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NEW VOICES: Colorado District Attorney Says Death Penalty Costly, Time Consuming, and Unfair

In a recent op-ed in Colorado's Daily Camera, Boulder County District Attorney Stan Garnett expressed his concerns about the death penalty, as the state prepares to consider its repeal. Garnett said, "[T]he practical problems with the death penalty make it of limited relevance to Colorado law enforcement." He pointed to the high costs of capital cases, the time required to prosecute, and the randomness of its application as major concerns: "Prosecuting a death penalty case through a verdict in the trial court can cost the prosecution well over $1 million dollars .... my total operating budget for this office is $4.6 million and with that budget we prosecute 1,900 felonies, per year." He estimated that the appellate costs are even greater--up to $18 million through all the appeals. Geographic disparities in applying Colorado's death penalty raise questions of fairness: "Though Boulder County has had plenty of heinous murders over the years, there has never been a death verdict imposed here in the nearly 140 years since statehood," he wrote. Meanwhile, he noted, counties with similar crimes have a number of pending capital cases. Read the entire op-ed below.


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STUDIES: Colorado's Death Penalty Rarely Applied and Arbitrary

A new study conducted by law professors Justin Marceau (left) and Sam Kamin (middle) of the University of Denver and Wanda Foglia (right) of Rowan University found that the death penalty in Colorado is applied so rarely as to render the system unconstitutional.  The authors concluded that Colorado's death penalty law is applicable to almost all first-degree murders, but is imposed so infrequently that it fails to provide the kind of careful narrowing of cases required by the Supreme Court in Furman v. Georgia (1972).  In this groundbreaking study, the researchers reviewed all first-degree murder cases in the state between 1999 and 2010. They found that 92 percent of the 544 first-degree murder cases in that time span contained at least one aggravating factor that made the defendant eligible for the death penalty. However, prosecutors filed notices of intent to seek the death penalty in only 15 murder cases and pursued the death penalty at trial in only five of those cases — a 1% rate among death-eligible cases. The authors wrote, “Under the Colorado capital sentencing system, many defendants are eligible but almost none are actually sentenced to death. Because Colorado's aggravating factors so rarely result in actual death sentences, their use in any given case is a violation of the Eighth Amendment.”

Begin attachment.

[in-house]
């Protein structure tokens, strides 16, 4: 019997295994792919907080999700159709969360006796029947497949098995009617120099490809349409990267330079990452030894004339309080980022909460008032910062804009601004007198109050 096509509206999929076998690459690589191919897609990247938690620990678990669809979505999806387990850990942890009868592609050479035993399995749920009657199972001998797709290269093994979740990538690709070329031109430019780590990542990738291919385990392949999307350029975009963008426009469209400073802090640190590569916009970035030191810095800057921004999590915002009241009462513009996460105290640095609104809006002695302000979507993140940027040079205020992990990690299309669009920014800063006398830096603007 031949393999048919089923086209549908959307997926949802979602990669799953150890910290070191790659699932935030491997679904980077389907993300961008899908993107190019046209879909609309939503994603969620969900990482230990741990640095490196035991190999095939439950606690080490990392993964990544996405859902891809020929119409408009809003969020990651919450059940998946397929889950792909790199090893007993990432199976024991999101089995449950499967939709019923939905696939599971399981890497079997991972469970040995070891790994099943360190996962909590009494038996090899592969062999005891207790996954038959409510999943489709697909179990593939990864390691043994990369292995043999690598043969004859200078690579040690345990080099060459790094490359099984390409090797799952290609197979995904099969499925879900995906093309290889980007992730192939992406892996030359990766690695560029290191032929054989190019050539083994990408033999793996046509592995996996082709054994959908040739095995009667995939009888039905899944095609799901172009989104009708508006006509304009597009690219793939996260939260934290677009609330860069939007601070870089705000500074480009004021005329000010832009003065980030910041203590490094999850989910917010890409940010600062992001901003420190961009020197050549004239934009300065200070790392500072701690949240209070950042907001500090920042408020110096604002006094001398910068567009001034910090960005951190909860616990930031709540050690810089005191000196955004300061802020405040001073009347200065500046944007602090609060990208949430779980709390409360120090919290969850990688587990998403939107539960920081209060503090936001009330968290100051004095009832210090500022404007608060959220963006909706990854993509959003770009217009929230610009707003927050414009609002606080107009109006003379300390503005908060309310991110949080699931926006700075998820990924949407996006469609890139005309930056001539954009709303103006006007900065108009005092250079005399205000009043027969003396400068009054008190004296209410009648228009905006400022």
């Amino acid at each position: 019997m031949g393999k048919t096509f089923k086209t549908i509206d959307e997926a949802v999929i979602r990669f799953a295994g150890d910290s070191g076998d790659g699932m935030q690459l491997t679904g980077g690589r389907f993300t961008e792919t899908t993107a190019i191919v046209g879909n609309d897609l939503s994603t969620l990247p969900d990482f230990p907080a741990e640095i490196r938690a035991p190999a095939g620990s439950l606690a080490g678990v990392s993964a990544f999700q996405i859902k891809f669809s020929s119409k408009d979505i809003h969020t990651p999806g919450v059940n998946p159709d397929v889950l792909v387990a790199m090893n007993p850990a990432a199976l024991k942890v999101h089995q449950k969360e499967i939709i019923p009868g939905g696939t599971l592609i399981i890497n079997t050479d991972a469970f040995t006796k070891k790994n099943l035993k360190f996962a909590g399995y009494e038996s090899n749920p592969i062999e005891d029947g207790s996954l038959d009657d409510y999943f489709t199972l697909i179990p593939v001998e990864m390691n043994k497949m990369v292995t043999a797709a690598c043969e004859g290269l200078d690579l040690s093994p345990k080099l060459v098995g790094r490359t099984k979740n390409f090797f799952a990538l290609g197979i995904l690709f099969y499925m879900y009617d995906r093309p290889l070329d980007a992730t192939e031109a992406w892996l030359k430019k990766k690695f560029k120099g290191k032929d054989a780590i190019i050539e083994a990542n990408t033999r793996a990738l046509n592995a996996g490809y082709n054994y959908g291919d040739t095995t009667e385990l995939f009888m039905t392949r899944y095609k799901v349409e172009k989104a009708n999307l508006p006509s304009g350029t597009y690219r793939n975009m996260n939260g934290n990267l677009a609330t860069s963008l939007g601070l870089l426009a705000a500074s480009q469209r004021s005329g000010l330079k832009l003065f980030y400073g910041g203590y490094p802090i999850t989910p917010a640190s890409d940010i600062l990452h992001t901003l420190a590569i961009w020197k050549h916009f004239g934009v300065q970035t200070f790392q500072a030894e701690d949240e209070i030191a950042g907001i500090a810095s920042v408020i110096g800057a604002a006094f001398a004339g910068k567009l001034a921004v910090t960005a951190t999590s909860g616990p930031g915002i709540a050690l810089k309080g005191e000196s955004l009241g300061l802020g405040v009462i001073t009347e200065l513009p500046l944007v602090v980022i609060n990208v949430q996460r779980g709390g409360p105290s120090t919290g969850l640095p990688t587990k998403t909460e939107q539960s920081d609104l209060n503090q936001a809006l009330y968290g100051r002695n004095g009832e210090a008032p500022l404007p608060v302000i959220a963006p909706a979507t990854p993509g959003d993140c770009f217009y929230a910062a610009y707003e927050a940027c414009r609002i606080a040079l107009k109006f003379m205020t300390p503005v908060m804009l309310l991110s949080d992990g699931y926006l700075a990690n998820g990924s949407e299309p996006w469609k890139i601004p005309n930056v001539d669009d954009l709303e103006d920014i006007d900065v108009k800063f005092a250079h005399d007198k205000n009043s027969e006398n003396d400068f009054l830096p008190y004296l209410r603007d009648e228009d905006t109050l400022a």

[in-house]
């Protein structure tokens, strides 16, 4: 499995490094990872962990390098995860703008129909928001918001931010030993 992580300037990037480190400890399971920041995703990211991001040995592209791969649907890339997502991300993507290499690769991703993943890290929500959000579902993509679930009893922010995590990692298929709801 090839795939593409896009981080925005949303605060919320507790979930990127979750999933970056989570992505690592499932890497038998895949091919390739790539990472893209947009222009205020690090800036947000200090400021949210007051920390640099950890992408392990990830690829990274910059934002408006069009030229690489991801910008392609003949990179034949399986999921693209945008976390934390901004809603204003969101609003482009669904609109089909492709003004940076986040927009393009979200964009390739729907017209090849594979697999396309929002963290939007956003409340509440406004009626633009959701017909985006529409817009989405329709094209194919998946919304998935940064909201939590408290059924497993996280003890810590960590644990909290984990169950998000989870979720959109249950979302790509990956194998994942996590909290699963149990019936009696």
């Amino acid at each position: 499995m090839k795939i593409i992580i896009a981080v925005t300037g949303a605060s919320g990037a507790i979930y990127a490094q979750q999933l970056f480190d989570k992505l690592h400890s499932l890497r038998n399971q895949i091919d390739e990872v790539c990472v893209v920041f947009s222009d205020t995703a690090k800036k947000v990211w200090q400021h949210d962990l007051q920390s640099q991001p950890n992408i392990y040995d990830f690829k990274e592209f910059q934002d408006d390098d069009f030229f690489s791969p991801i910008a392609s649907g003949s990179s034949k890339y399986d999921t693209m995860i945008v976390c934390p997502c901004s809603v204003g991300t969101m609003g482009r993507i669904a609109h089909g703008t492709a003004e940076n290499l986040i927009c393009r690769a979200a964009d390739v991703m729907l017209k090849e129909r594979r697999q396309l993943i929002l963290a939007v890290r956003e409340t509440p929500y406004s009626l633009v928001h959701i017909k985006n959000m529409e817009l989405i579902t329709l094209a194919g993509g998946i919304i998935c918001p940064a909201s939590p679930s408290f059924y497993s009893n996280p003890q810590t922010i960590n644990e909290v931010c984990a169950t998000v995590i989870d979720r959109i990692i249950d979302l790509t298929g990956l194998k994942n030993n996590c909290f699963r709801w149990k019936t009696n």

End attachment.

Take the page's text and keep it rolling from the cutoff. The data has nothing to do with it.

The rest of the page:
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The Angolite Tells the Story of a Wrongful Execution in Colorado

A recent issue of The Angolite, a magazine published by prison inmates at the Louisiana State Penitentiary in Angola, highlights the story of Joe Arridy, who was executed in 1939 in Colorado. Arridy was sentenced to death in 1937 for the murder and sexual assault of a teenage girl. After his execution, facts pointing to Arridy’s innocence gradually emerged. New evidence showed that he had been coerced into giving a false confession, that he was not in town at the time of the crime, and that another person had admitted to committing the crime. In addition, Arridy had an IQ of 46, and was easily led by police. One psychiatrist, Dr. B.L. Jefferson, testified that Arridy had the mind of a child of about six years old and was not capable in aiding in his defense or of giving a reliable confession. On death row, Arridy spent his days playing with toys and requested ice cream for his last three meals. Witnesses say he stepped into the gas chamber still grinning like a little boy.  On January 7, 2011, Colorado Governor Bill Ritter granted Arridy a full and unconditional posthumous pardon.


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